Usually, I am able to just push this thought out of my mind. It’s not like I can do anything to control whether or not my son inherits my bad genes, and even if he does, we will just figure it out as we go. But every now and then, the thought lingers, and I start to wonder “what if …”

I am hopeful that my husbands genes will prevail and this little guy will make it through life without experiencing nauseating low blood sugar reactions, dehydrating ketones, and painful site changes. But if he doesn’t, I guess I am one of the best prepared people on the planet to help him find the right path through life with this disease. After all, my mother was the perfect role model and mentor for me and, hopefully, I can be the same for him.

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6 Comments on “Will He Get it Too?”

  1. saffy Says:

    Wow, a lot to think about. I tend to plan for the worst too – that’s how I managed another pregnancy after preeclampsia. I’d love to know more about how your mom did a T1 pregnancy in the 70s – it’d be so different to today, I’m sure. I don’t know about your son’s odds because of your mom and you, but I thought the odds were higher if the Dad was the one with T1?

  2. sweets Says:

    I also believe that the odds of your child developing diabetes is higher when the father has it, rather than the mom. If memory serves – 3% if the mom has Type 1, and 5% if the father has Type 1. And Type 2 has a higher likelihood of being passed down – but don’t quote me :)…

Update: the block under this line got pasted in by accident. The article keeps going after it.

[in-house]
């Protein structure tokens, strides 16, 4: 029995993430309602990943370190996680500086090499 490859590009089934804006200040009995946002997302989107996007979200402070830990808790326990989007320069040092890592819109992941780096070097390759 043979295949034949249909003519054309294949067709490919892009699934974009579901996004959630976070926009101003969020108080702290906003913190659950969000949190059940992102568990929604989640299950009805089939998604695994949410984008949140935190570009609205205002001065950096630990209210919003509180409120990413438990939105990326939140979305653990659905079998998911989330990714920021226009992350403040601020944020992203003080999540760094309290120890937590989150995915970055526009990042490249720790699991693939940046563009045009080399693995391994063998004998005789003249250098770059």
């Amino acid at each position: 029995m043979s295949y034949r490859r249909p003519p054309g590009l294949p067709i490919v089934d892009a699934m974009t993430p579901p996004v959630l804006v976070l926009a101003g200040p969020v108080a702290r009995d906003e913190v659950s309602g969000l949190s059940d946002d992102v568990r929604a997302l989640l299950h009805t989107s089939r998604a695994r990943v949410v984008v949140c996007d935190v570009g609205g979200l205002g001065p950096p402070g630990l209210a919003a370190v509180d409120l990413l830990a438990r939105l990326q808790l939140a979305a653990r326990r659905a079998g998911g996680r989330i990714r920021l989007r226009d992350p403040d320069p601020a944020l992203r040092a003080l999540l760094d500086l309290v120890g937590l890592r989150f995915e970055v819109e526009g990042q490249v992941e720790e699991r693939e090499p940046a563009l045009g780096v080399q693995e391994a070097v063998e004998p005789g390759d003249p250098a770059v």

I also never really thought about it before, but toward the end of my pregnancy thought about it quite a lot. Now that he is here the thought still crosses my mind, but I try not to think about it. A least I know that he would be able to live a pretty normal life if he were to be diagnosed. But I too am hoping that my husbands genes will prevail – along with some of his other pretty genes – no allergies, and one kick-ass metabolism!

    Good luck šŸ™‚

    • nici Says:

      Thanks for the link. I found this page to be the most helpful, too. The parts that worries me the most are:

      “Your child’s risk is doubled if you developed diabetes before age 11”

      And

      “About 1 in every 7 people with type 1 diabetes has a condition called type 2 polyglandular autoimmune syndrome.

      In addition to having diabetes, these people also have thyroid disease and a poorly working adrenal gland. Some also have other immune system disorders. If you have this syndrome, your child’s risk of getting the syndrome including type 1 diabetes is 1 in 2.”

      I wonder if maybe my mom and I both have this syndrome given the host of autoimmune disorders we both have …

  3. Bethany Says:

    A woman with type 1 diabetes who married a guy with type 1 diabetes and has had two sons without (so far *knock on wood*) type 1 wrote a book called “When you are a parent with diabetes” and it was really really good. If you are over 25 when you have the baby and the mom is the one who has it, your risk of having a child of type 1 is the same as any other child (about 1%).